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Events
  • Angie Kim

    MFA Exhibition: SAME

    Reception Thursday, Feb 6th, 6-9 pm

  • Amy Adler

    Feb 03| Lectures
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    Amy Adler graduated from Cooper Union and received an MFA in Visual Art from UCLA and an MFA in Cinematic Arts from USC. She has had one person shows at the Museum of Contemporary Art Los Angeles, the Museum of Contemporary Art San Diego and The Aspen Art Museum as well as galleries worldwide. 
     
  • same / mfa THESIS EXHIBITION 



    Angie Kim

    Exhibition, February 2 - 8, 2015 

    Reception, February 5, 6:00 - 9:00pm
 

    
Map of Location

     
  • Walk-thru the exhibition Shhhh led by the artist Angie Bray. Gain insight into Bray's work and to the exhibition, and hear about her process, materials, and philosophies on art-making and on quieting, listening, and looking.

  • Alex Israel

    Feb 10| Lectures
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    The work of Alex Israel is deeply entwined with his hometown of Los Angeles. The artist creates art that riffs on Hollywood culture and the cult of celebrity. His first major body of work consisted of rented studio props, transformed into readymades by their placement in the gallery—some blatantly obvious in their artificiality. He gave celebrities the same treatment in the video series “As It Lays”, video portraits based on campy TV talk shows.
  • Menno Cruijsen, Lava Design
    February 12, 12:30-1:30, Ahmanson 6th floor

    Lava was founded in 1990 by creative director Hans Wolbers (the Netherlands, 1965). The current team consists of 10 talented designers and three projectmanagers. The agency is focused on creative strategy, editorial design and dynamic identities.

    http://www.lava.nl

  • MAKING SENSE / Thesis Exhibition 



    Exhibition, February 16 - 21, 2015 

    Reception, February  19, 6:00 - 9:00pm
 

    
Map of Location

     

    

Website: www.rachelwolfe.com | Blog: howlya.tumblr.com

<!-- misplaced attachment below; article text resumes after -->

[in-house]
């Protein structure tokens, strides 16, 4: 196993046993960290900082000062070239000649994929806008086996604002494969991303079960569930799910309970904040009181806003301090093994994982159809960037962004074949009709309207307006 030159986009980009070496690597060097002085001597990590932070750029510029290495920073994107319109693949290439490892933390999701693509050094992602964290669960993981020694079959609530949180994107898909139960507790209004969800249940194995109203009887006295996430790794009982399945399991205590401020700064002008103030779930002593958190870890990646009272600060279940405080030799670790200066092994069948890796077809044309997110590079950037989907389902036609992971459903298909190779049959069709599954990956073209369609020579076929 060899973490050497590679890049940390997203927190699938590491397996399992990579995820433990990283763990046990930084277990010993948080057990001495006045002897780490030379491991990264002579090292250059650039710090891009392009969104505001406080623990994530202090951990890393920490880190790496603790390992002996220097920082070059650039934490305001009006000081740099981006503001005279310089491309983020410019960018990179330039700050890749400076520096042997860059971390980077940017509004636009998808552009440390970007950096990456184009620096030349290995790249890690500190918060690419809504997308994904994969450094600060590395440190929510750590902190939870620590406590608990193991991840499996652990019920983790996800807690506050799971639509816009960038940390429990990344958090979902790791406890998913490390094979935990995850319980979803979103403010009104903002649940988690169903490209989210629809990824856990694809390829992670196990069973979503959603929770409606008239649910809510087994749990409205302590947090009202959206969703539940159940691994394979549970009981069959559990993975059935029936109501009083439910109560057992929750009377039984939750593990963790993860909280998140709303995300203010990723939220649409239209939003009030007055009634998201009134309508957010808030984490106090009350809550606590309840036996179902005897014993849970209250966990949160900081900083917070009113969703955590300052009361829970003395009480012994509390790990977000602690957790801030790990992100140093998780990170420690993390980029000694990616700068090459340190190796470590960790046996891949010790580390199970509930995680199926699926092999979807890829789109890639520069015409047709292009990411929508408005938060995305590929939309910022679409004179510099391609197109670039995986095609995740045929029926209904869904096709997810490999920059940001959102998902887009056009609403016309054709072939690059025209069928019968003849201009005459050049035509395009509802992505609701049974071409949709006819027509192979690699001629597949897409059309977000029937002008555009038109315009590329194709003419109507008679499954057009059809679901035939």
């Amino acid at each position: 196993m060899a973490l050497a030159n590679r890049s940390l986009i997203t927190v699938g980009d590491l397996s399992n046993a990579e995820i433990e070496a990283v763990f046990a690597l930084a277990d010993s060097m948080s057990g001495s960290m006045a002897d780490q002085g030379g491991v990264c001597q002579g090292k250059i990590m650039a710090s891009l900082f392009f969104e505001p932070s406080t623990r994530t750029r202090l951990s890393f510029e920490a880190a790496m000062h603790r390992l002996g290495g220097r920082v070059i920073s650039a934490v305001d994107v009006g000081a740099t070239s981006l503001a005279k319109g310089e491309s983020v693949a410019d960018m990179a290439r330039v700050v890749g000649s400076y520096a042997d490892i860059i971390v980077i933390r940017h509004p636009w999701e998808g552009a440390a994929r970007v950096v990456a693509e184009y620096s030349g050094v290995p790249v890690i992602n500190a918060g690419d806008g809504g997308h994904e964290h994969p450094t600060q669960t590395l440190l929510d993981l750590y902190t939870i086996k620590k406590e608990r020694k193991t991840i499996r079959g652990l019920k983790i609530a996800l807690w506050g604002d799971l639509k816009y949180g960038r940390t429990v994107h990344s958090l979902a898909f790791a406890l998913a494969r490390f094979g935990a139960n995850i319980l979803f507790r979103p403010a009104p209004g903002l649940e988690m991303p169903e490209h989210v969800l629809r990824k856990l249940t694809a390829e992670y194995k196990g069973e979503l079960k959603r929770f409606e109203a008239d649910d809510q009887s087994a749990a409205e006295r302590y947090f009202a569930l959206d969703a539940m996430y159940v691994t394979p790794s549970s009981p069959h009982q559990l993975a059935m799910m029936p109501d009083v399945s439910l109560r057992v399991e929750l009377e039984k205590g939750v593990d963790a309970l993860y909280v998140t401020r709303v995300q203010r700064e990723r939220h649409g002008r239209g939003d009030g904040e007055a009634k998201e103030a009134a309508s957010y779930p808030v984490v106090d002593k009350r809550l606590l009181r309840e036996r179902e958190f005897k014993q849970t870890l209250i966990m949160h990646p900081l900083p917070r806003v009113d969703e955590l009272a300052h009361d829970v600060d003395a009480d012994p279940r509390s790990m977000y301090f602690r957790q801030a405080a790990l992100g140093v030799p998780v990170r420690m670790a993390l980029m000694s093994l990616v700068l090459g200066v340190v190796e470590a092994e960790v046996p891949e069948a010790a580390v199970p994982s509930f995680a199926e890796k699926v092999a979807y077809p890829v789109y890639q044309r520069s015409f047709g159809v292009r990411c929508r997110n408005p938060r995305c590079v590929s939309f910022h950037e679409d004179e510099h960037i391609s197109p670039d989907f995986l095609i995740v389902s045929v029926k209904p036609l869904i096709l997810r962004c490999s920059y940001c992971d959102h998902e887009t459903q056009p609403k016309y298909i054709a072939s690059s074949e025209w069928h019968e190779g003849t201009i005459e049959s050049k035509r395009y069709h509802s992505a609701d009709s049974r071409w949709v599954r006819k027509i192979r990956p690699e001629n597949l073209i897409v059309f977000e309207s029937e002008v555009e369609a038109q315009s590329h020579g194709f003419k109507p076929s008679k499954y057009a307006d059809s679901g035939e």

O-Tube

Guy Bennett: 2006 TLC Technology Grant Report


Report:

Hyperliterature Wiki

I received a technology grant to set up and manage a wiki for a course that I taught in Fall 2006. The class - "Hyperliterature" - focused on electronic literary works featuring hypertext and/or hypermedia technologies. The use of a wiki seemed desirable for a number of reasons, not least among them the fact that, unlike the term papers I generally assign, the wiki would not disappear at the end of the semester, and thus the student work would not be lost; it would remain on-line and consultable by the school community and the public, and could be expanded in future classes I teach. It also seemed to me that the students might be excited about exploring this relatively new technology, and could be stimulated by the opportunity to do scholarly work collaboratively. Finally, a wiki seemed an appropriate forum for the discussion of the digital, web-based literature we were studying.

After discussing the project with Sue, Matt, Heather, and Kathleen, I opted to adopt the Mediawiki software (the same one used by Wikipedia). Matt downloaded and installed the software for me, and I created a suitable structure for it; learning to do so was easy, using the "Help" and FAQ pages that came with the software. I presented the wiki project to my students on the first day of class, and gave a demonstration the week before the first of my two assignments was due. In both cases, I asked students to contribute as much or as little as they liked to any of a number of pages, provided they reached the required word count. There were a few snags - a couple of students had problems adding their contributions, and in one case a page disappeared - but these were easy to resolve. For the most part students had no trouble inputting their information and formatting it correctly.

Main page of wiki

Main page of wiki

Screenshot of webliography page

Screenshot of webliography page

Screenshot of Recent Changes page

Screenshot of Recent Changes page

Screenshot of Shelley Jackson page

Screenshot of Shelley Jackson page